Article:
Caravaggio - Beheading of Saint John the Baptist 1608

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Caravaggio - Beheading of Saint John the Baptist 1608

Beheading of Saint John the Baptist 1608
361x520cm oil/canvas
St. Johns Co-Cathedral, Valletta, Malta
The image is only being used for informational and educational purposes

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From Wikipedia, the free encyclopedia:
The oil on canvas painting is 12 ft (3.7 m) by 17 ft (5.2 m) and prominent are the vivid red and warm yellow colours, common to the Baroque period with the use of chiaroscuro. The image depicts the execution of John the Baptist while nearby Salome stands with a golden platter to receive his head. Another woman, who has been identified as Herodias or simply a bystander who realizes that the execution is wrong, stands by in shock while a jailer issues instructions and the executioner draws his dagger to finish the beheading. The scene, popular with Italian artists in general and with Caravaggio himself, is not directly inspired by the Bible, but rather by the tale as related in the Golden Legend.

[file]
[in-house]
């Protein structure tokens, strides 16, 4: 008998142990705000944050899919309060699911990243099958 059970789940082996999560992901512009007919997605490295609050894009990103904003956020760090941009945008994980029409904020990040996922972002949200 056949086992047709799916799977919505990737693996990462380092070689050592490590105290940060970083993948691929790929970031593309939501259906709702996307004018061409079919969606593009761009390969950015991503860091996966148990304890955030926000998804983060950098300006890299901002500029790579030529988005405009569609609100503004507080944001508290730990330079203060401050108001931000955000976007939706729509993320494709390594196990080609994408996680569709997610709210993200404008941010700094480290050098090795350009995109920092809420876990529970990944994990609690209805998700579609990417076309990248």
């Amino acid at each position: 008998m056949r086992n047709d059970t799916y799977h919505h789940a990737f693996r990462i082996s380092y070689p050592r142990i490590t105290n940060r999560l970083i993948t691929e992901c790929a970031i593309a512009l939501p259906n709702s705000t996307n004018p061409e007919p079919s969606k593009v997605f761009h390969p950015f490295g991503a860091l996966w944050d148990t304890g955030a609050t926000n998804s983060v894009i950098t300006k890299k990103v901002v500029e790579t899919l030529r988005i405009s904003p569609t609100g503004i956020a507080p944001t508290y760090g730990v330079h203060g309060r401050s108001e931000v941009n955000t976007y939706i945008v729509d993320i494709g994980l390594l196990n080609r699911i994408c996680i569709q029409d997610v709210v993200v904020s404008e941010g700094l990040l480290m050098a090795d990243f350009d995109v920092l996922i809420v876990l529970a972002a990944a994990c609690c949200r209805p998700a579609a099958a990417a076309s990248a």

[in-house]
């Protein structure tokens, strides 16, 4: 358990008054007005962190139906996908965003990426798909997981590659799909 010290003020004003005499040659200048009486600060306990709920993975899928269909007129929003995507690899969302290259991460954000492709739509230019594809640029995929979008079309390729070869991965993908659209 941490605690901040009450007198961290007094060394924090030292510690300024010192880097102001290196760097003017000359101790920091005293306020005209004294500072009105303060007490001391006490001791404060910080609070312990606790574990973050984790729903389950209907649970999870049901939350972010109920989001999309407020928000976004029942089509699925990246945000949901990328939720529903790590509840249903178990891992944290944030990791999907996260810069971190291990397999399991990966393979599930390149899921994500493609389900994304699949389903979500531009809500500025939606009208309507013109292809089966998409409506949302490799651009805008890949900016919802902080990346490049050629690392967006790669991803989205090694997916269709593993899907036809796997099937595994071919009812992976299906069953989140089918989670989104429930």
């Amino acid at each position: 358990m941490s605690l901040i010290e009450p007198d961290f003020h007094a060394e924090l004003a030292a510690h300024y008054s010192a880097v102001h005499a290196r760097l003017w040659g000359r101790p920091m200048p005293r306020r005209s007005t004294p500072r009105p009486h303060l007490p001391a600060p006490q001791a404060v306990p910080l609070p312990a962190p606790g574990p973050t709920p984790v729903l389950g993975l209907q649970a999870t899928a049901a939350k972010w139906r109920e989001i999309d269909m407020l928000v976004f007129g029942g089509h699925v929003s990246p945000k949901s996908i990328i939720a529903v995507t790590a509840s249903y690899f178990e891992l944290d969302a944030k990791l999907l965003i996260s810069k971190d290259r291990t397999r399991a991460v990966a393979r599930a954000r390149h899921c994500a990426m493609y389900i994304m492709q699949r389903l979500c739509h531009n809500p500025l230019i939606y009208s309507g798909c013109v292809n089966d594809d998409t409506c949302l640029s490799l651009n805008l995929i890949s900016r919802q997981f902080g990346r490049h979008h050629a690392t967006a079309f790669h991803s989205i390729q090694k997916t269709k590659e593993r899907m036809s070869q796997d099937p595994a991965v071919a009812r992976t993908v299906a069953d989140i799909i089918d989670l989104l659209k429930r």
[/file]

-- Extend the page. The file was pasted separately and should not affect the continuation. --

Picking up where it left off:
It is the only work by Caravaggio to bear the artist's signature, which he placed in red blood spilling from the Baptist's cut throat. There is considerable empty space in the image, but because the canvas is quite large the figures are approximately life-sized.
Caravaggio drew the background for his work from his memories of a prison in the Knights of Malta's penal code. Characteristically of his later paintings, the number of props and the detail in the props used is minimal.